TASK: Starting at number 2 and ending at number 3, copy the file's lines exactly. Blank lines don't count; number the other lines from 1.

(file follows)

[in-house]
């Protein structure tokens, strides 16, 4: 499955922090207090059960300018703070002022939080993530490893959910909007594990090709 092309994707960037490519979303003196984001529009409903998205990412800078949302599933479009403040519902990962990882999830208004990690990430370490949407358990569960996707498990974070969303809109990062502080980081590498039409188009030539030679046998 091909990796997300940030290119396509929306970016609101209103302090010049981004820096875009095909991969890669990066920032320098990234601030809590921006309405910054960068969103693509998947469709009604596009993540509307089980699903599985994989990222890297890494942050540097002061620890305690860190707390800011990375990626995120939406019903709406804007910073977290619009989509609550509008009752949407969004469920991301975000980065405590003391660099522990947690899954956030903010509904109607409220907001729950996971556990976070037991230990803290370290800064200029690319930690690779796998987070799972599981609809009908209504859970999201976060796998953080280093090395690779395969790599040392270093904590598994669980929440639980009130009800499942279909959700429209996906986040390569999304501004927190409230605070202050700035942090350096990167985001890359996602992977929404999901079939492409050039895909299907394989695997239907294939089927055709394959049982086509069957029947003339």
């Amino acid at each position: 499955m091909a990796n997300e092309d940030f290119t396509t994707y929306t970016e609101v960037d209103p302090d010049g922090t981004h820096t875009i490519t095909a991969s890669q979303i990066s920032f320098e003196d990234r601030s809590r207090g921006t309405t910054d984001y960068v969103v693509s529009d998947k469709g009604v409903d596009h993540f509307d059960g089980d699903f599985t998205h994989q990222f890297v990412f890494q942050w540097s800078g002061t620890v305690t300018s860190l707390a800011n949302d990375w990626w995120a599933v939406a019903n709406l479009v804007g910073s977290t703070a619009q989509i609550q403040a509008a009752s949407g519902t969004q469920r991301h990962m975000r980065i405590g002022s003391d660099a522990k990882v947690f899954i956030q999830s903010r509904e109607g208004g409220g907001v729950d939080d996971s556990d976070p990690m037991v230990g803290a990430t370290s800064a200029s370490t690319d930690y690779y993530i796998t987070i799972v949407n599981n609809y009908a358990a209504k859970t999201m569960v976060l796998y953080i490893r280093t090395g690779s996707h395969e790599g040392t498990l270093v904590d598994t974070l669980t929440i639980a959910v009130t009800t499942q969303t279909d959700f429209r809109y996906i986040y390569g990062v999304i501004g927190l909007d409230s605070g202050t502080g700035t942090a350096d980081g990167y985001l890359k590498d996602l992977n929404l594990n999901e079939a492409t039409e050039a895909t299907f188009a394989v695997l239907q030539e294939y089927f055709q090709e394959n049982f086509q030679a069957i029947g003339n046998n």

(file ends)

């Protein structure tokens, strides 16, 4: 499955922090207090059960300018703070002022939080993530490893959910909007594990090709 092309994707960037490519979303003196984001529009409903998205990412800078949302599933479009403040519902990962990882999830208004990690990430370490949407358990569960996707498990974070969303809109990062502080980081590498039409188009030539030679046998 091909990796997300940030290119396509929306970016609101209103302090010049981004820096875009095909991969890669990066920032320098990234601030809590921006309405910054960068969103693509998947469709009604596009993540509307089980699903599985994989990222890297890494942050540097002061620890305690860190707390800011990375990626995120939406019903709406804007910073977290619009989509609550509008009752949407969004469920991301975000980065405590003391660099522990947690899954956030903010509904109607409220907001729950996971556990976070037991230990803290370290800064200029690319930690690779796998987070799972599981609809009908209504859970999201976060796998953080280093090395690779395969790599040392270093904590598994669980929440639980009130009800499942279909959700429209996906986040390569999304501004927190409230605070202050700035942090350096990167985001890359996602992977929404999901079939492409050039895909299907394989695997239907294939089927055709394959049982086509069957029947003339």
């Amino acid at each position: 499955m091909a990796n997300e092309d940030f290119t396509t994707y929306t970016e609101v960037d209103p302090d010049g922090t981004h820096t875009i490519t095909a991969s890669q979303i990066s920032f320098e003196d990234r601030s809590r207090g921006t309405t910054d984001y960068v969103v693509s529009d998947k469709g009604v409903d596009h993540f509307d059960g089980d699903f599985t998205h994989q990222f890297v990412f890494q942050w540097s800078g002061t620890v305690t300018s860190l707390a800011n949302d990375w990626w995120a599933v939406a019903n709406l479009v804007g910073s977290t703070a619009q989509i609550q403040a509008a009752s949407g519902t969004q469920r991301h990962m975000r980065i405590g002022s003391d660099a522990k990882v947690f899954i956030q999830s903010r509904e109607g208004g409220g907001v729950d939080d996971s556990d976070p990690m037991v230990g803290a990430t370290s800064a200029s370490t690319d930690y690779y993530i796998t987070i799972v949407n599981n609809y009908a358990a209504k859970t999201m569960v976060l796998y953080i490893r280093t090395g690779s996707h395969e790599g040392t498990l270093v904590d598994t974070l669980t929440i639980a959910v009130t009800t499942q969303t279909d959700f429209r809109y996906i986040y390569g990062v999304i501004g927190l909007d409230s605070g202050t502080g700035t942090a350096d980081g990167y985001l890359k590498d996602l992977n929404l594990n999901e079939a492409t039409e050039a895909t299907f188009a394989v695997l239907q030539e294939y089927f055709q090709e394959n049982f086509q030679a069957i029947g003339n046998n």